I frequently read the CommissionStories newspaper that is published by the International Mission Board, but they also share good news through the Commission Stories website.
Today I am reflecting on the innocent men, women, and child whose lives have been caught in the crossfire of what has been labeled the “deadliest conflict since World War II” where 5.5 million people have been killed over a period of 16 years.
The eastern part of the Democratic Republic of Congo is a place where “murder, looting, and rape are the norm. The innocent become victims of stray bullets and deliberate atrocities.” The horrors trace back to the Rwanda genocide of 1994, where 1 million people were slaughtered in 100 days.
I have mentioned the book, Left to Tell: Discovering God Amidst the Rwanda Genocide by Immaculée Ilibagiza. Immaculée is a devote Roman Catholic who taught herself to read the Holy Bible as she hid away in the secret bathroom of a pastor’s home with five other women. In the midst of the holocaust, her entire family was murdered. Her brother was murdered by rebels right outside of her bathroom window. The movie, Hotel Rwanda, also gives glimpses of the atrocities.
This crisis started the slow burn of killings that continue in the eastern part of the Democratic Republic of Congo today. The article and testimonies are shared here.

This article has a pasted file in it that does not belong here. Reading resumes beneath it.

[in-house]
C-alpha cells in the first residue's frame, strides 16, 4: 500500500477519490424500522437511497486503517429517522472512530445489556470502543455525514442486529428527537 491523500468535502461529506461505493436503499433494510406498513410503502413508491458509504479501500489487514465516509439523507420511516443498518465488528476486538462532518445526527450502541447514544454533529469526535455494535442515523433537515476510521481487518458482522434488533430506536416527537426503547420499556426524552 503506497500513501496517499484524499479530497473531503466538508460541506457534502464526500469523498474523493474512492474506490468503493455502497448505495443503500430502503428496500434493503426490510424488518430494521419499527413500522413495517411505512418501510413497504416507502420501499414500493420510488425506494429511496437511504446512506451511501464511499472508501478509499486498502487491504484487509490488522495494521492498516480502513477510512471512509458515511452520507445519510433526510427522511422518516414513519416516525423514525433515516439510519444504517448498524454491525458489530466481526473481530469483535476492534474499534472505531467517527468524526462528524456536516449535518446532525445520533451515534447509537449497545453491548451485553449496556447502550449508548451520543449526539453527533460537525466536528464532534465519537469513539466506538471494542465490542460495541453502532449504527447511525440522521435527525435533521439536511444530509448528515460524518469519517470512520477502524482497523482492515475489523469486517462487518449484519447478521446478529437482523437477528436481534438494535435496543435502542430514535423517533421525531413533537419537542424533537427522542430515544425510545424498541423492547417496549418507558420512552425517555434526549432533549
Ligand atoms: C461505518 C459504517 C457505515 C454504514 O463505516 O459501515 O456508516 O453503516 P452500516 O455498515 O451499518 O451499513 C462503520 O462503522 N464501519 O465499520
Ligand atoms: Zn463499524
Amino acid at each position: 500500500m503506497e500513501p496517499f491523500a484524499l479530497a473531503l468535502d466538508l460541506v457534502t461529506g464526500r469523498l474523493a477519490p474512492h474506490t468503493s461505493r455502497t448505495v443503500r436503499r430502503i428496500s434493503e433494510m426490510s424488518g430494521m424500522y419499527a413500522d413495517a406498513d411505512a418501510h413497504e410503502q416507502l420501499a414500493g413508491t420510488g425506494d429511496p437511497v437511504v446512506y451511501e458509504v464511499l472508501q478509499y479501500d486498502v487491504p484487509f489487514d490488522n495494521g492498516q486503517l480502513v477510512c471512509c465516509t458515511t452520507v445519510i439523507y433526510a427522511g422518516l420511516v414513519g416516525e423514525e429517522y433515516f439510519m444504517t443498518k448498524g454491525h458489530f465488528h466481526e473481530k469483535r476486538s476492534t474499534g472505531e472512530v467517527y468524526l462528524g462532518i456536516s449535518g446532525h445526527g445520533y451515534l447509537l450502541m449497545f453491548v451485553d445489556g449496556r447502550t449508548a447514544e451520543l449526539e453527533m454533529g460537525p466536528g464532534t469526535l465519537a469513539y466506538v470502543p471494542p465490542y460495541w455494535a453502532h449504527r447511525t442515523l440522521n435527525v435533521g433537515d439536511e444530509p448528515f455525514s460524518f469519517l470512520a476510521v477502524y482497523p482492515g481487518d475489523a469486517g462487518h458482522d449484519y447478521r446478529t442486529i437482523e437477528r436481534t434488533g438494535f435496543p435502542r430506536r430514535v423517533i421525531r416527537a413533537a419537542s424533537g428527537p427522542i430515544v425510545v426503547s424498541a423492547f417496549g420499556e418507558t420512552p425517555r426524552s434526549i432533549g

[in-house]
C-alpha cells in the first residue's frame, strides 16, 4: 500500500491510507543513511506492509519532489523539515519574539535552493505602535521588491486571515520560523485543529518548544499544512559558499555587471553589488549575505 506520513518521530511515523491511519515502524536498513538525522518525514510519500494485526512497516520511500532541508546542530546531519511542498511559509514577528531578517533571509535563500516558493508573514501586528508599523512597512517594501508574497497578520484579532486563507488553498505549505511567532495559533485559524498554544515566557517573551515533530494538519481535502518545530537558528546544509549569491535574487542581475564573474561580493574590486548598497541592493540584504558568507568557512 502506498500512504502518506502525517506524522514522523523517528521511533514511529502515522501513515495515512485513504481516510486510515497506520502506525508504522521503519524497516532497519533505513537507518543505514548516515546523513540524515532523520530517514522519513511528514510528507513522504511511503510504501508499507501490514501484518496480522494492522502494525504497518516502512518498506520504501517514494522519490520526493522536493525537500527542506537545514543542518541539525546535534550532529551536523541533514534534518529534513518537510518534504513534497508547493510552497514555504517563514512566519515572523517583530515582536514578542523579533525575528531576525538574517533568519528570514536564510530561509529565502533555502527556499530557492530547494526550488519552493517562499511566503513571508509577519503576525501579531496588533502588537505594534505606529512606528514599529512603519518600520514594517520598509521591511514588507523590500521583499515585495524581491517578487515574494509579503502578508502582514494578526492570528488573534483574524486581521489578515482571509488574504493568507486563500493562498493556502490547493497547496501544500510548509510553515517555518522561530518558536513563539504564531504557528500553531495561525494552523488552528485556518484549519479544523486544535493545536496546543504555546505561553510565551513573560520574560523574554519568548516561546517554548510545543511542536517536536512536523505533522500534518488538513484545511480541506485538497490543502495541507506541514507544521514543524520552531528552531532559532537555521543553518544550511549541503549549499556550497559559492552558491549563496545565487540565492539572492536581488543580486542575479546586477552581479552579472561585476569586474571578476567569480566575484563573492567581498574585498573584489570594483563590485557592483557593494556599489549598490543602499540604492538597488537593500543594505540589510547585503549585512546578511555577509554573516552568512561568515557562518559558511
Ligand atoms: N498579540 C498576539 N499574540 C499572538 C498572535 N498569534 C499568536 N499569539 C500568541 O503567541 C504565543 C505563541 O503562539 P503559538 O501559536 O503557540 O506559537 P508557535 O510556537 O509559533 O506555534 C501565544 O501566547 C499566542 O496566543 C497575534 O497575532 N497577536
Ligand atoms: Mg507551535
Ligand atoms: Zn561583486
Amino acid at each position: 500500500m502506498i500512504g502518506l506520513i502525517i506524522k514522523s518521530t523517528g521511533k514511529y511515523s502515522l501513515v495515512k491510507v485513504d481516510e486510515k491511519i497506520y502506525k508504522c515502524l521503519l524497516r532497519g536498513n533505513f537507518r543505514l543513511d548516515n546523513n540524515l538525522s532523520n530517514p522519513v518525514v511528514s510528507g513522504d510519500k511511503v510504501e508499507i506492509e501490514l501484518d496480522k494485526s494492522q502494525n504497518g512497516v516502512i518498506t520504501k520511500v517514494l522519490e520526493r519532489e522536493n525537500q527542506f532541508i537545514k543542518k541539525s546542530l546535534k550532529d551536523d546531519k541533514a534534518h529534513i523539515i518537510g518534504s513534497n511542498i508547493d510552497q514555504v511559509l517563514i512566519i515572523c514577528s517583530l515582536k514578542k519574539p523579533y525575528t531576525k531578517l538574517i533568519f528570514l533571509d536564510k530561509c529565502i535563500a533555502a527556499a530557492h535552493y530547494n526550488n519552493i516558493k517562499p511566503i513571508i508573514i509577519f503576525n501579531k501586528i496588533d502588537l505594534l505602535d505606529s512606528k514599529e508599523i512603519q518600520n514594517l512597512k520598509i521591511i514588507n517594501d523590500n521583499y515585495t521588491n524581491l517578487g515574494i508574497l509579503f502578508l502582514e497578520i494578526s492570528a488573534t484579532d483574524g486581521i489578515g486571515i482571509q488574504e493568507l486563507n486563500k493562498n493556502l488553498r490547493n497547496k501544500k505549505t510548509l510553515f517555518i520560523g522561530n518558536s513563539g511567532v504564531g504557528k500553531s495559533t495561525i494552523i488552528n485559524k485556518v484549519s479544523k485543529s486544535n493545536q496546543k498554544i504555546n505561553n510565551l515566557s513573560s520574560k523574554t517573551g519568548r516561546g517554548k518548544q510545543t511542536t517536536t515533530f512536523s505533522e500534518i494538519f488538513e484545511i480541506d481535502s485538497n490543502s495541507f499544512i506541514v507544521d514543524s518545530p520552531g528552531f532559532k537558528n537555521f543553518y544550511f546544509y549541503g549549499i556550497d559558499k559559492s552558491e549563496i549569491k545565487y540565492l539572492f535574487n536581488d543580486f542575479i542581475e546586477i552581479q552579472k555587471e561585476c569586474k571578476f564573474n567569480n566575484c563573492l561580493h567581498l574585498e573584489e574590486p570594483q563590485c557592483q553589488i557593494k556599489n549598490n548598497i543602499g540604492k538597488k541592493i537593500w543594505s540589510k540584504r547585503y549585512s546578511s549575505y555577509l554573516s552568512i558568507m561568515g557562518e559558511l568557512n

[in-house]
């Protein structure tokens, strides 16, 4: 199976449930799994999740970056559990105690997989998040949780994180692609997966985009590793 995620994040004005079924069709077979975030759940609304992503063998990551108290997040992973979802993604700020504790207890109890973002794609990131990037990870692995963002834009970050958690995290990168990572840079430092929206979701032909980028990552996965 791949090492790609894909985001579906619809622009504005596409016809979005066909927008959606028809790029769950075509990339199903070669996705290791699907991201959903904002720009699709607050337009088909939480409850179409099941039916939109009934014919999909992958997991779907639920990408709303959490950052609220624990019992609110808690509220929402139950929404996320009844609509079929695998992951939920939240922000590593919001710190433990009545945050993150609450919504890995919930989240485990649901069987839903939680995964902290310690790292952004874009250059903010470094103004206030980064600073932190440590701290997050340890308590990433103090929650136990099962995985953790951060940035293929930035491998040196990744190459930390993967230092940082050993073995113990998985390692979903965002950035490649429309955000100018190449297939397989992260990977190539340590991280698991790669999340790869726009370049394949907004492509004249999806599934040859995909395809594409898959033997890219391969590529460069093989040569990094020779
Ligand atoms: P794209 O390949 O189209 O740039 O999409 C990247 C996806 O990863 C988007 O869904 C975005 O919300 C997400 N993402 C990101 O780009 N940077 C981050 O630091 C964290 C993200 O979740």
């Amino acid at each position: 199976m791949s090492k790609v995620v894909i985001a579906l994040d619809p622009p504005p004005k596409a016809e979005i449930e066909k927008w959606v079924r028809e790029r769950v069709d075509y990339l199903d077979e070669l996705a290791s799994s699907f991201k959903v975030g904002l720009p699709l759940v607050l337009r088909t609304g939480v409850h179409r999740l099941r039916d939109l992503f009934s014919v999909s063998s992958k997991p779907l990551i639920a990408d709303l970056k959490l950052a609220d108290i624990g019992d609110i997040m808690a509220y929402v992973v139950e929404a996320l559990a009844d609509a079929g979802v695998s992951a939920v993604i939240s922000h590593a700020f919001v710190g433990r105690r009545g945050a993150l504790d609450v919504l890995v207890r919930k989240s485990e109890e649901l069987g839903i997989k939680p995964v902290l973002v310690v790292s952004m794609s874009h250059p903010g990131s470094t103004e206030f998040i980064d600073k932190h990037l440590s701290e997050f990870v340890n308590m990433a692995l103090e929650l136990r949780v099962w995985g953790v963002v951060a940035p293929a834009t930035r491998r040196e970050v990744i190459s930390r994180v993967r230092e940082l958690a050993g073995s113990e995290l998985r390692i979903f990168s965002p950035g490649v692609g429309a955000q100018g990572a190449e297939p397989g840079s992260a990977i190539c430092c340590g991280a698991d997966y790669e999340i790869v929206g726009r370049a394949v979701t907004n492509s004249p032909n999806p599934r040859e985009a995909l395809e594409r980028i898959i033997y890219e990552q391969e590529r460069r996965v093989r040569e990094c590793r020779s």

I do not want to hear about these killings. I do not want to read about them. I actually would prefer to pretend that they are not there. Hear no evil. See no evil. Speak no evil. The reality is, however, that these evils are taking place all over the world and it breaks my heart. Makes me cry out, “How long oh Lord?”
I want my heart to be broken for the things that break God’s heart. Exposure to these realities keeps me humble, thankful, and keeps my life in proper prospective. This exposure helps me to see God’s grace in an entirely different way.
Yet, these are stories of hope and forgiveness. Stories of how missionaries risk everything to share the good news that Jesus saves and he makes all things new. These missionaries are sharing God’s light in the midst of a dark world. That commitment is what is required of us, all of us, and it always takes risks.
Let us pray for these missionaries as they continue to share the gospel with rebels through small group Bible stories, that God give the rebels hearts of flesh and not stone, that he provides healing, peace, and joy to the victims.
Why is it important to look outside of “our world” to see God at work in other places?
© Natasha S. Robinson 2011
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